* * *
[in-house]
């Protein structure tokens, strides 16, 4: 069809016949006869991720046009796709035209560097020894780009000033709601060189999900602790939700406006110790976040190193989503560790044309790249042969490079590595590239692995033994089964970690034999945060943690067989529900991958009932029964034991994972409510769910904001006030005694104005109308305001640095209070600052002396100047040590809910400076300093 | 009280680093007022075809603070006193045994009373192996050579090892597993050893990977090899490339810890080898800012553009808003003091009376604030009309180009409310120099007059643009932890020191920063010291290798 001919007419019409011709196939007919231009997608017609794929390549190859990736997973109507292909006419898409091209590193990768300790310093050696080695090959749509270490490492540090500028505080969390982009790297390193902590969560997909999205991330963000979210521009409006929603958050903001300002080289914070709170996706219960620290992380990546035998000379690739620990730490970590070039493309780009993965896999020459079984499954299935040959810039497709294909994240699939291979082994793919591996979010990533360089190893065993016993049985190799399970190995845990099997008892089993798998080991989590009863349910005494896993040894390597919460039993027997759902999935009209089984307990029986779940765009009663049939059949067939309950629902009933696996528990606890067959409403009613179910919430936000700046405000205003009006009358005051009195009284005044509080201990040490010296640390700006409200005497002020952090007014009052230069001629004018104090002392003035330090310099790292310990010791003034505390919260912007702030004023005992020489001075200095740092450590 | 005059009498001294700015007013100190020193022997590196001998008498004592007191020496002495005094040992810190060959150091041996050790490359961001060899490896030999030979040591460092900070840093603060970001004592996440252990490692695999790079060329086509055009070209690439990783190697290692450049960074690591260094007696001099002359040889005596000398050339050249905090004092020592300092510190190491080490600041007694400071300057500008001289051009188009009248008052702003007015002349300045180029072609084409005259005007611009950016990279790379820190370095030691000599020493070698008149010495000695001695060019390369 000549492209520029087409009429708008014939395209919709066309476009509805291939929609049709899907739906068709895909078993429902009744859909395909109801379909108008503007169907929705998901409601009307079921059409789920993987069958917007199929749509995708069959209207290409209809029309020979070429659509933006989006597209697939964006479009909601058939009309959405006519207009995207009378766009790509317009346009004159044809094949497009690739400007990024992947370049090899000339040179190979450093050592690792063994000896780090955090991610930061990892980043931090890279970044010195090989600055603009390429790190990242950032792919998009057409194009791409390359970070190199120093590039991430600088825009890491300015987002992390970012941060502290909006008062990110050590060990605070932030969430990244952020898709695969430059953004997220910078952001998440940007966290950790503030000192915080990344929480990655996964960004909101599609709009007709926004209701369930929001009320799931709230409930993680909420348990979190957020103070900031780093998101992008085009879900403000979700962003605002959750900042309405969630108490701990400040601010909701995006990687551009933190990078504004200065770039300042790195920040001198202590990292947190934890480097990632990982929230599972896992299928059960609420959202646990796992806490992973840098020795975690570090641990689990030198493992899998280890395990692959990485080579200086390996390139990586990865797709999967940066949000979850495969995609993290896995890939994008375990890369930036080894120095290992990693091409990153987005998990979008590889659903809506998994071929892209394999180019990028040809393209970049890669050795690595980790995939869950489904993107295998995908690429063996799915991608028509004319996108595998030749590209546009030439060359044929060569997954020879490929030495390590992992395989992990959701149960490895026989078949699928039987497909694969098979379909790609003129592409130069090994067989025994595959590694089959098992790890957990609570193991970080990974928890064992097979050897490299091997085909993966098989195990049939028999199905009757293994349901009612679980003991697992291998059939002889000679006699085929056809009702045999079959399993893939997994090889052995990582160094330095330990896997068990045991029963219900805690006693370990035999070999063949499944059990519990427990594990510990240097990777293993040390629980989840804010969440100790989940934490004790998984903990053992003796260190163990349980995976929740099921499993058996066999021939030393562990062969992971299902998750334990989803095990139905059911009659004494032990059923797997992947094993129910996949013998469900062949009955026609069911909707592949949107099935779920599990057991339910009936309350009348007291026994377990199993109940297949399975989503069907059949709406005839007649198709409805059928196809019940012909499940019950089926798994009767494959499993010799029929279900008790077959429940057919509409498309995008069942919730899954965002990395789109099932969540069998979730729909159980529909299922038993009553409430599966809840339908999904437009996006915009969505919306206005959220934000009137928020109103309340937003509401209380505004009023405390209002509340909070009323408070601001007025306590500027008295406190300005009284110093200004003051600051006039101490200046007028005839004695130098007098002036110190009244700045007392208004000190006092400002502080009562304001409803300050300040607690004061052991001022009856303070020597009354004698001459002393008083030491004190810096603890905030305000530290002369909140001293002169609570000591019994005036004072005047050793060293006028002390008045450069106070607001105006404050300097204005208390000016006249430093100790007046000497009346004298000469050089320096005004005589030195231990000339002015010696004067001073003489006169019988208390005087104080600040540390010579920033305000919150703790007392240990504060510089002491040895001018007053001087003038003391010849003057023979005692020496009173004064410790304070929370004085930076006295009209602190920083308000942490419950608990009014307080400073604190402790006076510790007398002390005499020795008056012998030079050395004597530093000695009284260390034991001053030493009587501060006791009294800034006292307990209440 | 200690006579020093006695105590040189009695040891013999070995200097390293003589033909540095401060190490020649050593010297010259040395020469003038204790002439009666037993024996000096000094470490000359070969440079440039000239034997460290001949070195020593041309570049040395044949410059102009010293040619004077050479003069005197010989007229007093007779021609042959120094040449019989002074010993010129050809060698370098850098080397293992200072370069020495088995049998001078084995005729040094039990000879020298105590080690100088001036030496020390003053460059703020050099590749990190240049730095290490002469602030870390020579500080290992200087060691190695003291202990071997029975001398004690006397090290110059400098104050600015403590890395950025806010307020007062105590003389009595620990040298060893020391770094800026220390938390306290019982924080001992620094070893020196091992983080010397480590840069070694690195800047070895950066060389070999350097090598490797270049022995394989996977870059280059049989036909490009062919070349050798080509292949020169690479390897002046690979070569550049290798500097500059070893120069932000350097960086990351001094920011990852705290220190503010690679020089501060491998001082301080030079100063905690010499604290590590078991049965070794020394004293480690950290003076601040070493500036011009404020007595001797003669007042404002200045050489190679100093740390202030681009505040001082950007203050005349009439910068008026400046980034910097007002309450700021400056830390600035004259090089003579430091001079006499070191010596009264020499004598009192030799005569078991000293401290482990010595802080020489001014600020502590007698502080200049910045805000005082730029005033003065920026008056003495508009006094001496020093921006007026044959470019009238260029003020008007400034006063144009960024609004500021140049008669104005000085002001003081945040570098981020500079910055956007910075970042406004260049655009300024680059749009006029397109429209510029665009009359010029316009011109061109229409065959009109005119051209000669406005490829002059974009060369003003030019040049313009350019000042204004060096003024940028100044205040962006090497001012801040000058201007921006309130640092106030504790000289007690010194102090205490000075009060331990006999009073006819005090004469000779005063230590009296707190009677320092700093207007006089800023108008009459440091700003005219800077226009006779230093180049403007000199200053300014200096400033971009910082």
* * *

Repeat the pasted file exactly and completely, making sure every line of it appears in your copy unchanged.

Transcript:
[in-house]
């Protein structure tokens, strides 16, 4: 069809016949006869991720046009796709035209560097020894780009000033709601060189999900602790939700406006110790976040190193989503560790044309790249042969490079590595590239692995033994089964970690034999945060943690067989529900991958009932029964034991994972409510769910904001006030005694104005109308305001640095209070600052002396100047040590809910400076300093 | 009280680093007022075809603070006193045994009373192996050579090892597993050893990977090899490339810890080898800012553009808003003091009376604030009309180009409310120099007059643009932890020191920063010291290798 001919007419019409011709196939007919231009997608017609794929390549190859990736997973109507292909006419898409091209590193990768300790310093050696080695090959749509270490490492540090500028505080969390982009790297390193902590969560997909999205991330963000979210521009409006929603958050903001300002080289914070709170996706219960620290992380990546035998000379690739620990730490970590070039493309780009993965896999020459079984499954299935040959810039497709294909994240699939291979082994793919591996979010990533360089190893065993016993049985190799399970190995845990099997008892089993798998080991989590009863349910005494896993040894390597919460039993027997759902999935009209089984307990029986779940765009009663049939059949067939309950629902009933696996528990606890067959409403009613179910919430936000700046405000205003009006009358005051009195009284005044509080201990040490010296640390700006409200005497002020952090007014009052230069001629004018104090002392003035330090310099790292310990010791003034505390919260912007702030004023005992020489001075200095740092450590 | 005059009498001294700015007013100190020193022997590196001998008498004592007191020496002495005094040992810190060959150091041996050790490359961001060899490896030999030979040591460092900070840093603060970001004592996440252990490692695999790079060329086509055009070209690439990783190697290692450049960074690591260094007696001099002359040889005596000398050339050249905090004092020592300092510190190491080490600041007694400071300057500008001289051009188009009248008052702003007015002349300045180029072609084409005259005007611009950016990279790379820190370095030691000599020493070698008149010495000695001695060019390369 000549492209520029087409009429708008014939395209919709066309476009509805291939929609049709899907739906068709895909078993429902009744859909395909109801379909108008503007169907929705998901409601009307079921059409789920993987069958917007199929749509995708069959209207290409209809029309020979070429659509933006989006597209697939964006479009909601058939009309959405006519207009995207009378766009790509317009346009004159044809094949497009690739400007990024992947370049090899000339040179190979450093050592690792063994000896780090955090991610930061990892980043931090890279970044010195090989600055603009390429790190990242950032792919998009057409194009791409390359970070190199120093590039991430600088825009890491300015987002992390970012941060502290909006008062990110050590060990605070932030969430990244952020898709695969430059953004997220910078952001998440940007966290950790503030000192915080990344929480990655996964960004909101599609709009007709926004209701369930929001009320799931709230409930993680909420348990979190957020103070900031780093998101992008085009879900403000979700962003605002959750900042309405969630108490701990400040601010909701995006990687551009933190990078504004200065770039300042790195920040001198202590990292947190934890480097990632990982929230599972896992299928059960609420959202646990796992806490992973840098020795975690570090641990689990030198493992899998280890395990692959990485080579200086390996390139990586990865797709999967940066949000979850495969995609993290896995890939994008375990890369930036080894120095290992990693091409990153987005998990979008590889659903809506998994071929892209394999180019990028040809393209970049890669050795690595980790995939869950489904993107295998995908690429063996799915991608028509004319996108595998030749590209546009030439060359044929060569997954020879490929030495390590992992395989992990959701149960490895026989078949699928039987497909694969098979379909790609003129592409130069090994067989025994595959590694089959098992790890957990609570193991970080990974928890064992097979050897490299091997085909993966098989195990049939028999199905009757293994349901009612679980003991697992291998059939002889000679006699085929056809009702045999079959399993893939997994090889052995990582160094330095330990896997068990045991029963219900805690006693370990035999070999063949499944059990519990427990594990510990240097990777293993040390629980989840804010969440100790989940934490004790998984903990053992003796260190163990349980995976929740099921499993058996066999021939030393562990062969992971299902998750334990989803095990139905059911009659004494032990059923797997992947094993129910996949013998469900062949009955026609069911909707592949949107099935779920599990057991339910009936309350009348007291026994377990199993109940297949399975989503069907059949709406005839007649198709409805059928196809019940012909499940019950089926798994009767494959499993010799029929279900008790077959429940057919509409498309995008069942919730899954965002990395789109099932969540069998979730729909159980529909299922038993009553409430599966809840339908999904437009996006915009969505919306206005959220934000009137928020109103309340937003509401209380505004009023405390209002509340909070009323408070601001007025306590500027008295406190300005009284110093200004003051600051006039101490200046007028005839004695130098007098002036110190009244700045007392208004000190006092400002502080009562304001409803300050300040607690004061052991001022009856303070020597009354004698001459002393008083030491004190810096603890905030305000530290002369909140001293002169609570000591019994005036004072005047050793060293006028002390008045450069106070607001105006404050300097204005208390000016006249430093100790007046000497009346004298000469050089320096005004005589030195231990000339002015010696004067001073003489006169019988208390005087104080600040540390010579920033305000919150703790007392240990504060510089002491040895001018007053001087003038003391010849003057023979005692020496009173004064410790304070929370004085930076006295009209602190920083308000942490419950608990009014307080400073604190402790006076510790007398002390005499020795008056012998030079050395004597530093000695009284260390034991001053030493009587501060006791009294800034006292307990209440 | 200690006579020093006695105590040189009695040891013999070995200097390293003589033909540095401060190490020649050593010297010259040395020469003038204790002439009666037993024996000096000094470490000359070969440079440039000239034997460290001949070195020593041309570049040395044949410059102009010293040619004077050479003069005197010989007229007093007779021609042959120094040449019989002074010993010129050809060698370098850098080397293992200072370069020495088995049998001078084995005729040094039990000879020298105590080690100088001036030496020390003053460059703020050099590749990190240049730095290490002469602030870390020579500080290992200087060691190695003291202990071997029975001398004690006397090290110059400098104050600015403590890395950025806010307020007062105590003389009595620990040298060893020391770094800026220390938390306290019982924080001992620094070893020196091992983080010397480590840069070694690195800047070895950066060389070999350097090598490797270049022995394989996977870059280059049989036909490009062919070349050798080509292949020169690479390897002046690979070569550049290798500097500059070893120069932000350097960086990351001094920011990852705290220190503010690679020089501060491998001082301080030079100063905690010499604290590590078991049965070794020394004293480690950290003076601040070493500036011009404020007595001797003669007042404002200045050489190679100093740390202030681009505040001082950007203050005349009439910068008026400046980034910097007002309450700021400056830390600035004259090089003579430091001079006499070191010596009264020499004598009192030799005569078991000293401290482990010595802080020489001014600020502590007698502080200049910045805000005082730029005033003065920026008056003495508009006094001496020093921006007026044959470019009238260029003020008007400034006063144009960024609004500021140049008669104005000085002001003081945040570098981020500079910055956007910075970042406004260049655009300024680059749009006029397109429209510029665009009359010029316009011109061109229409065959009109005119051209000669406005490829002059974009060369003003030019040049313009350019000042204004060096003024940028100044205040962006090497001012801040000058201007921006309130640092106030504790000289007690010194102090205490000075009060331990006999009073006819005090004469000779005063230590009296707190009677320092700093207007006089800023108008009459440091700003005219800077226009006779230093180049403007000199200053300014200096400033971009910082």